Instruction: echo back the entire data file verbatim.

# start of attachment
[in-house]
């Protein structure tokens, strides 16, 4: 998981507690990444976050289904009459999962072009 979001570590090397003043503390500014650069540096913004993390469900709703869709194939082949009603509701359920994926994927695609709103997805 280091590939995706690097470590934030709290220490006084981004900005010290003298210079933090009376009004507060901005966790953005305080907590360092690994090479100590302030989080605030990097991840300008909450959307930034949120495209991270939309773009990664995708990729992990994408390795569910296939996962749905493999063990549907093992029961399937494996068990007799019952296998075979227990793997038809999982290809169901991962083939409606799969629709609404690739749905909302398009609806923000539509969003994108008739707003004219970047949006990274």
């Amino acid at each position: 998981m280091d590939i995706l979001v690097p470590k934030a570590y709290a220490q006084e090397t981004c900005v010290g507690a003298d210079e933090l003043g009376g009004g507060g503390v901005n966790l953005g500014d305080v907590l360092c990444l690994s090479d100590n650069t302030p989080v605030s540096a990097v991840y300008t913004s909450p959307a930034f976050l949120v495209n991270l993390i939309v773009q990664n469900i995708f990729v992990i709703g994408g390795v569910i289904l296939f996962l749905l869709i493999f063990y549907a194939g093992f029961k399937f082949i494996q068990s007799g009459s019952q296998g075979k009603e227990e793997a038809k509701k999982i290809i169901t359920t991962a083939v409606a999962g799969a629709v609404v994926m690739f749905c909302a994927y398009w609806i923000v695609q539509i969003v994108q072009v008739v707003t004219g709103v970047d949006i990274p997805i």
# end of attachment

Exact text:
[in-house]
């Protein structure tokens, strides 16, 4: 998981507690990444976050289904009459999962072009 979001570590090397003043503390500014650069540096913004993390469900709703869709194939082949009603509701359920994926994927695609709103997805 280091590939995706690097470590934030709290220490006084981004900005010290003298210079933090009376009004507060901005966790953005305080907590360092690994090479100590302030989080605030990097991840300008909450959307930034949120495209991270939309773009990664995708990729992990994408390795569910296939996962749905493999063990549907093992029961399937494996068990007799019952296998075979227990793997038809999982290809169901991962083939409606799969629709609404690739749905909302398009609806923000539509969003994108008739707003004219970047949006990274």
């Amino acid at each position: 998981m280091d590939i995706l979001v690097p470590k934030a570590y709290a220490q006084e090397t981004c900005v010290g507690a003298d210079e933090l003043g009376g009004g507060g503390v901005n966790l953005g500014d305080v907590l360092c990444l690994s090479d100590n650069t302030p989080v605030s540096a990097v991840y300008t913004s909450p959307a930034f976050l949120v495209n991270l993390i939309v773009q990664n469900i995708f990729v992990i709703g994408g390795v569910i289904l296939f996962l749905l869709i493999f063990y549907a194939g093992f029961k399937f082949i494996q068990s007799g009459s019952q296998g075979k009603e227990e793997a038809k509701k999982i290809i169901t359920t991962a083939v409606a999962g799969a629709v609404v994926m690739f749905c909302a994927y398009w609806i923000v695609q539509i969003v994108q072009v008739v707003t004219g709103v970047d949006i990274p997805i």